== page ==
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X-ray and UV observations of nova V598 Puppis between 147 and 255 days after outburst
journal contributionposted on 2012-10-24, 09:06 authored by K. L. Page, J. P. Osborne, A. M. Read, P. A. Evans, A. P. Beardmore, J-U. Ness, M. Bode, G. J. Schwarz, S. Starrfield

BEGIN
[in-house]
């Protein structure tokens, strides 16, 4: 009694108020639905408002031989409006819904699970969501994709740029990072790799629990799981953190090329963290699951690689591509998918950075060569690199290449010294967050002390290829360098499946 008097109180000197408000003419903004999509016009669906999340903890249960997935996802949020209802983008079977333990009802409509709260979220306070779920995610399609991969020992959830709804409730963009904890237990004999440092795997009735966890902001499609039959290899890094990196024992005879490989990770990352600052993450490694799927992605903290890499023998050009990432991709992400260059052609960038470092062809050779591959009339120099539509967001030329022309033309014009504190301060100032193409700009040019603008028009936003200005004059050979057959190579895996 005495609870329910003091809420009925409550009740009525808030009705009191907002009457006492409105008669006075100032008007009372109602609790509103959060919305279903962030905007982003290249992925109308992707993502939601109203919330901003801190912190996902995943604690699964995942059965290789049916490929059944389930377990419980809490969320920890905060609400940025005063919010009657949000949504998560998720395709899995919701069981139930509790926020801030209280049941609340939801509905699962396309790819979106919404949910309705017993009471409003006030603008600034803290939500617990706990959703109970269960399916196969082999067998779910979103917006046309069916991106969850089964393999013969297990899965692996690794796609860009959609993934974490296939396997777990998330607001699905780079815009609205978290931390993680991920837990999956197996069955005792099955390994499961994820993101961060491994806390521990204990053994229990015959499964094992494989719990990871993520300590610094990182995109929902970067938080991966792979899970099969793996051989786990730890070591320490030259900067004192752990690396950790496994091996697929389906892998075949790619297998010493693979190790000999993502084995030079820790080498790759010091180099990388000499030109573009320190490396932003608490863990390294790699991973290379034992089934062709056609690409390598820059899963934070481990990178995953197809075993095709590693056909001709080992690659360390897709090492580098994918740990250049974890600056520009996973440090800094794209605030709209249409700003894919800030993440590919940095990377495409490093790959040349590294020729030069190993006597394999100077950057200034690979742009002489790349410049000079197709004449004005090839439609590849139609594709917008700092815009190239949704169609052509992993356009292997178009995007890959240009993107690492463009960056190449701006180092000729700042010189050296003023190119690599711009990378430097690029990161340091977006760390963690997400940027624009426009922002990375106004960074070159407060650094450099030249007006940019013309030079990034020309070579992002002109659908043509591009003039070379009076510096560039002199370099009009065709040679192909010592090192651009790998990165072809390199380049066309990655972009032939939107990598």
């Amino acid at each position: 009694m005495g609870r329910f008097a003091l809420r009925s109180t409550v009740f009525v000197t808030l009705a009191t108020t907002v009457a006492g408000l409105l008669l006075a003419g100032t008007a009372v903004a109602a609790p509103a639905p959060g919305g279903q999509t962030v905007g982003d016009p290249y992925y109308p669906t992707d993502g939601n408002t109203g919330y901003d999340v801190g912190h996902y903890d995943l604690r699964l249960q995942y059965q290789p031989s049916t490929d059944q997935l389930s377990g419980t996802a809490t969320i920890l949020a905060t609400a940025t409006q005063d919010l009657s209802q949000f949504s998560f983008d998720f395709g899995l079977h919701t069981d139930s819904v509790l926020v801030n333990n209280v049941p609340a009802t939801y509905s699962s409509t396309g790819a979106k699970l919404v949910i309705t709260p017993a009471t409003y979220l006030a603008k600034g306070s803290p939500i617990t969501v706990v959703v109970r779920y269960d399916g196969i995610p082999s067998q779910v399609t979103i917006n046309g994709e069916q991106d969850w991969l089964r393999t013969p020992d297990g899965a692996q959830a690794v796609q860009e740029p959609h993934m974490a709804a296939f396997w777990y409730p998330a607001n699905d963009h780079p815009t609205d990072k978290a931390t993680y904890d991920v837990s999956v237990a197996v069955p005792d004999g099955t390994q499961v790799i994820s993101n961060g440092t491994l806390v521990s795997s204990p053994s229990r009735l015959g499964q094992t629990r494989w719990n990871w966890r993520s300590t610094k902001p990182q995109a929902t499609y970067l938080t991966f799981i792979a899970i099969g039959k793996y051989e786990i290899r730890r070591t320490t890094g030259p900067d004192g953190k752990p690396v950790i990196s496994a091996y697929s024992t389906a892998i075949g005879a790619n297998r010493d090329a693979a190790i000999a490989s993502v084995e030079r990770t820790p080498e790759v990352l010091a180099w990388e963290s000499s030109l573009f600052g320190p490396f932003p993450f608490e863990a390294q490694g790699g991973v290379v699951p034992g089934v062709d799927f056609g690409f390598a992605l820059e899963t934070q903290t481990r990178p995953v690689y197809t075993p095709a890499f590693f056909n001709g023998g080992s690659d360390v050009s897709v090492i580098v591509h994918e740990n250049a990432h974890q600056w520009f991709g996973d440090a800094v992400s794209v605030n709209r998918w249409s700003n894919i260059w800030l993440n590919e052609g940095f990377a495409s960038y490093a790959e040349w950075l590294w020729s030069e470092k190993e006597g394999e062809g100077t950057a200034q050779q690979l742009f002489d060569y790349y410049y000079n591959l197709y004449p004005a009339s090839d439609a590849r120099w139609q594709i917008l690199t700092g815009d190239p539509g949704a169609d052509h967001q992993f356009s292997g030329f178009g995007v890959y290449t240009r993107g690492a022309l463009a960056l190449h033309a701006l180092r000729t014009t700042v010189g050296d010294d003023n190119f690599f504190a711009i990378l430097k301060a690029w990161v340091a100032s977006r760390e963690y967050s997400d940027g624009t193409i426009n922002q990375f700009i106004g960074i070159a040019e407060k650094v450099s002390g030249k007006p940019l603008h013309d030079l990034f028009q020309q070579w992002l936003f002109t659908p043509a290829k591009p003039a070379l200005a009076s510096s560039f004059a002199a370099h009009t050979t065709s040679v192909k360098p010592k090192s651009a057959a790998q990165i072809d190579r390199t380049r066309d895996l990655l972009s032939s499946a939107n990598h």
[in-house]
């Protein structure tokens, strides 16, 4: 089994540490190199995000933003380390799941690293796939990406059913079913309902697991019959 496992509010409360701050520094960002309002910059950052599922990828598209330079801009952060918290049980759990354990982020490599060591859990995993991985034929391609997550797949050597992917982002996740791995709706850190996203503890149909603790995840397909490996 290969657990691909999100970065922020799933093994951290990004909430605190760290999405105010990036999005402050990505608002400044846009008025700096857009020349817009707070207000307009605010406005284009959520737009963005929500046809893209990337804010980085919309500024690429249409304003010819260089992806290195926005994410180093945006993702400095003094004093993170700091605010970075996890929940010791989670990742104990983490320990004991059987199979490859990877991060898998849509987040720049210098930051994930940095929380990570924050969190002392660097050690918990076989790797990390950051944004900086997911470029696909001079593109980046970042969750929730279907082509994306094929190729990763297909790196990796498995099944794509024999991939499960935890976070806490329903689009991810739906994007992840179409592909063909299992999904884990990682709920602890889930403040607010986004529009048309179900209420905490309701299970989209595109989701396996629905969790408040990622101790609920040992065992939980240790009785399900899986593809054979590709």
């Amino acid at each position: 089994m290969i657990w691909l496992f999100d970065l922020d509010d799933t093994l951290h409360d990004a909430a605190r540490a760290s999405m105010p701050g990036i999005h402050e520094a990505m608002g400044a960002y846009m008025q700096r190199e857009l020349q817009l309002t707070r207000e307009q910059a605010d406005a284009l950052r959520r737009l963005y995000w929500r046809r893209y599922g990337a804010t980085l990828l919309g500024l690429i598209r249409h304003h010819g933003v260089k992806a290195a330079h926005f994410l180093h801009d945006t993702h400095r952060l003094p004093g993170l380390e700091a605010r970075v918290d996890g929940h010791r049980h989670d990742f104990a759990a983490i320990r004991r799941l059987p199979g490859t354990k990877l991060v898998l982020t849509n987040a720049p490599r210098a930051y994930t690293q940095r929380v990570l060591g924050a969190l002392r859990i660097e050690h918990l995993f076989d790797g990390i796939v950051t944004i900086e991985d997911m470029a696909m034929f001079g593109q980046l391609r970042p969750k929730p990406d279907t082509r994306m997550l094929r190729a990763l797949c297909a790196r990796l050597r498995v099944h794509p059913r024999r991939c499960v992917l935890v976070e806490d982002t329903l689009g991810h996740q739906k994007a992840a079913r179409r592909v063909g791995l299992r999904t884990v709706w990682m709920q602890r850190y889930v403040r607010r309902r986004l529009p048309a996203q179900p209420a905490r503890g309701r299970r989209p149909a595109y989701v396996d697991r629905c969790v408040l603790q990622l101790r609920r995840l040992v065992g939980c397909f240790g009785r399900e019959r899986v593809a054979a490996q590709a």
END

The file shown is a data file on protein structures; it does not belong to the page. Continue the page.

Aims. The launch of Swift has allowed many more novae to be observed regularly over the X-ray band. Such X-ray observations of novae can reveal ejecta shocks and the nuclear burning white dwarf, allowing estimates to be made of the ejecta velocity. Methods. We analyse XMM-Newton and Swift X-ray and UV observations of the nova V598 Pup, which was initially discovered in the XMM-Newton slew survey. These data were obtained between 147 and 255 days after the nova outburst, and are compared with the earlier, brighter slew detection. Results. The X-ray spectrum consists of a super-soft source, with the soft emission becoming hotter and much fainter between days ~147 and ~172 after the outburst, and a more slowly declining optically thin component, formed by shocks with kT ~ 200–800 eV (corresponding to velocities of 400–800 km s[superscript: -1]). The main super-soft phase had a duration of less than 130 days. The Reflection Grating Spectrometer data show evidence of emission lines consistent with optically thin emission of kT ~ 100 eV and place a limit on the density of the surrounding medium of log (n[subscript: e]/cm[superscript: -3]) < 10.4 at the 90% level. The UV emission is variable over short timescales and fades by at least one magnitude (at λ ~ 2246–2600 $\AA$) between days 169 and 255.